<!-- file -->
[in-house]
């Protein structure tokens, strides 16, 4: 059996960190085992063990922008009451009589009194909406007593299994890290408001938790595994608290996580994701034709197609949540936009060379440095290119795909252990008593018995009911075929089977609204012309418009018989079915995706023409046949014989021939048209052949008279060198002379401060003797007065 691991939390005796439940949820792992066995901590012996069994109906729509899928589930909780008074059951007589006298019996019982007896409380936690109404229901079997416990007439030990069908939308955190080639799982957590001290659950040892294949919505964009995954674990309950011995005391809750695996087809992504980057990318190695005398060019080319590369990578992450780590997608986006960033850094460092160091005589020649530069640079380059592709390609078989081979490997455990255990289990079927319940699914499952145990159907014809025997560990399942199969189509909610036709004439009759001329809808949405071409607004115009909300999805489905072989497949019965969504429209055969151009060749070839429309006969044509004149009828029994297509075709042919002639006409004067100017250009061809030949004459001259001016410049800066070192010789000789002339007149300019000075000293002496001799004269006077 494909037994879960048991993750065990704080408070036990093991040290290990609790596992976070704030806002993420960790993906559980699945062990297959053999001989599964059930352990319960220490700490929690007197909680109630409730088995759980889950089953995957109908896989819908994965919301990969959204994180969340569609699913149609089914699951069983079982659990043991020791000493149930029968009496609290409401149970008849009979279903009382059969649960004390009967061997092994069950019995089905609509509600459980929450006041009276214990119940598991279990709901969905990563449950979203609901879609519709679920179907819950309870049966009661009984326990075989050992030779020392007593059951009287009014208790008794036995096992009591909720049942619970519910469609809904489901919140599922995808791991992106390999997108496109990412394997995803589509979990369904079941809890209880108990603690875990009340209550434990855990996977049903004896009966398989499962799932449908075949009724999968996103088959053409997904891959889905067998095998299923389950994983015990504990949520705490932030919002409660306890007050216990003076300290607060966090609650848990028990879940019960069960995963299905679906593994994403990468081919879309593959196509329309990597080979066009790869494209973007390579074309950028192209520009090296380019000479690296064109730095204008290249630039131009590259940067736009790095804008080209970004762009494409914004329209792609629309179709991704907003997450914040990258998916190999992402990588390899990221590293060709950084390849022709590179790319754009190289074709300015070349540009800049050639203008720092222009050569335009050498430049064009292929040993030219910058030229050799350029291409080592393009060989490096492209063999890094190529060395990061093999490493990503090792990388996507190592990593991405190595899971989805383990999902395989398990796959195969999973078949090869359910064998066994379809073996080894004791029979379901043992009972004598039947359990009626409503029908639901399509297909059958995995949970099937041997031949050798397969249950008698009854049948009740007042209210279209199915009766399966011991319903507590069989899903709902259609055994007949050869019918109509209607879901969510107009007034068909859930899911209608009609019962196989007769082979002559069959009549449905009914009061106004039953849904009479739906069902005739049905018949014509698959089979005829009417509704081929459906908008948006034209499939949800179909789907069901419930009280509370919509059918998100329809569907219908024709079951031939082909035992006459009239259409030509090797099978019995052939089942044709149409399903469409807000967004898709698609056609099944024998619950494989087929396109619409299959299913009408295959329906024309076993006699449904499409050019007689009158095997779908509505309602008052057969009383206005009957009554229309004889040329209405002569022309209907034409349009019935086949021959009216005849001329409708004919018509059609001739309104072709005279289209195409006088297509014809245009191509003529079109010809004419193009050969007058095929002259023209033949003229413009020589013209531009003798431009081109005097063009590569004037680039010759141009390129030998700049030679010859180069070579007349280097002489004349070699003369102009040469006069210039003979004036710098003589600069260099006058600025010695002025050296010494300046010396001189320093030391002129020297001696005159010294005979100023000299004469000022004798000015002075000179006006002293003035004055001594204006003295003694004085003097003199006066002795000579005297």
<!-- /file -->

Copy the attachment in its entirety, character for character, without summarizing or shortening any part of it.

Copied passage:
[in-house]
């Protein structure tokens, strides 16, 4: 059996960190085992063990922008009451009589009194909406007593299994890290408001938790595994608290996580994701034709197609949540936009060379440095290119795909252990008593018995009911075929089977609204012309418009018989079915995706023409046949014989021939048209052949008279060198002379401060003797007065 691991939390005796439940949820792992066995901590012996069994109906729509899928589930909780008074059951007589006298019996019982007896409380936690109404229901079997416990007439030990069908939308955190080639799982957590001290659950040892294949919505964009995954674990309950011995005391809750695996087809992504980057990318190695005398060019080319590369990578992450780590997608986006960033850094460092160091005589020649530069640079380059592709390609078989081979490997455990255990289990079927319940699914499952145990159907014809025997560990399942199969189509909610036709004439009759001329809808949405071409607004115009909300999805489905072989497949019965969504429209055969151009060749070839429309006969044509004149009828029994297509075709042919002639006409004067100017250009061809030949004459001259001016410049800066070192010789000789002339007149300019000075000293002496001799004269006077 494909037994879960048991993750065990704080408070036990093991040290290990609790596992976070704030806002993420960790993906559980699945062990297959053999001989599964059930352990319960220490700490929690007197909680109630409730088995759980889950089953995957109908896989819908994965919301990969959204994180969340569609699913149609089914699951069983079982659990043991020791000493149930029968009496609290409401149970008849009979279903009382059969649960004390009967061997092994069950019995089905609509509600459980929450006041009276214990119940598991279990709901969905990563449950979203609901879609519709679920179907819950309870049966009661009984326990075989050992030779020392007593059951009287009014208790008794036995096992009591909720049942619970519910469609809904489901919140599922995808791991992106390999997108496109990412394997995803589509979990369904079941809890209880108990603690875990009340209550434990855990996977049903004896009966398989499962799932449908075949009724999968996103088959053409997904891959889905067998095998299923389950994983015990504990949520705490932030919002409660306890007050216990003076300290607060966090609650848990028990879940019960069960995963299905679906593994994403990468081919879309593959196509329309990597080979066009790869494209973007390579074309950028192209520009090296380019000479690296064109730095204008290249630039131009590259940067736009790095804008080209970004762009494409914004329209792609629309179709991704907003997450914040990258998916190999992402990588390899990221590293060709950084390849022709590179790319754009190289074709300015070349540009800049050639203008720092222009050569335009050498430049064009292929040993030219910058030229050799350029291409080592393009060989490096492209063999890094190529060395990061093999490493990503090792990388996507190592990593991405190595899971989805383990999902395989398990796959195969999973078949090869359910064998066994379809073996080894004791029979379901043992009972004598039947359990009626409503029908639901399509297909059958995995949970099937041997031949050798397969249950008698009854049948009740007042209210279209199915009766399966011991319903507590069989899903709902259609055994007949050869019918109509209607879901969510107009007034068909859930899911209608009609019962196989007769082979002559069959009549449905009914009061106004039953849904009479739906069902005739049905018949014509698959089979005829009417509704081929459906908008948006034209499939949800179909789907069901419930009280509370919509059918998100329809569907219908024709079951031939082909035992006459009239259409030509090797099978019995052939089942044709149409399903469409807000967004898709698609056609099944024998619950494989087929396109619409299959299913009408295959329906024309076993006699449904499409050019007689009158095997779908509505309602008052057969009383206005009957009554229309004889040329209405002569022309209907034409349009019935086949021959009216005849001329409708004919018509059609001739309104072709005279289209195409006088297509014809245009191509003529079109010809004419193009050969007058095929002259023209033949003229413009020589013209531009003798431009081109005097063009590569004037680039010759141009390129030998700049030679010859180069070579007349280097002489004349070699003369102009040469006069210039003979004036710098003589600069260099006058600025010695002025050296010494300046010396001189320093030391002129020297001696005159010294005979100023000299004469000022004798000015002075000179006006002293003035004055001594204006003295003694004085003097003199006066002795000579005297």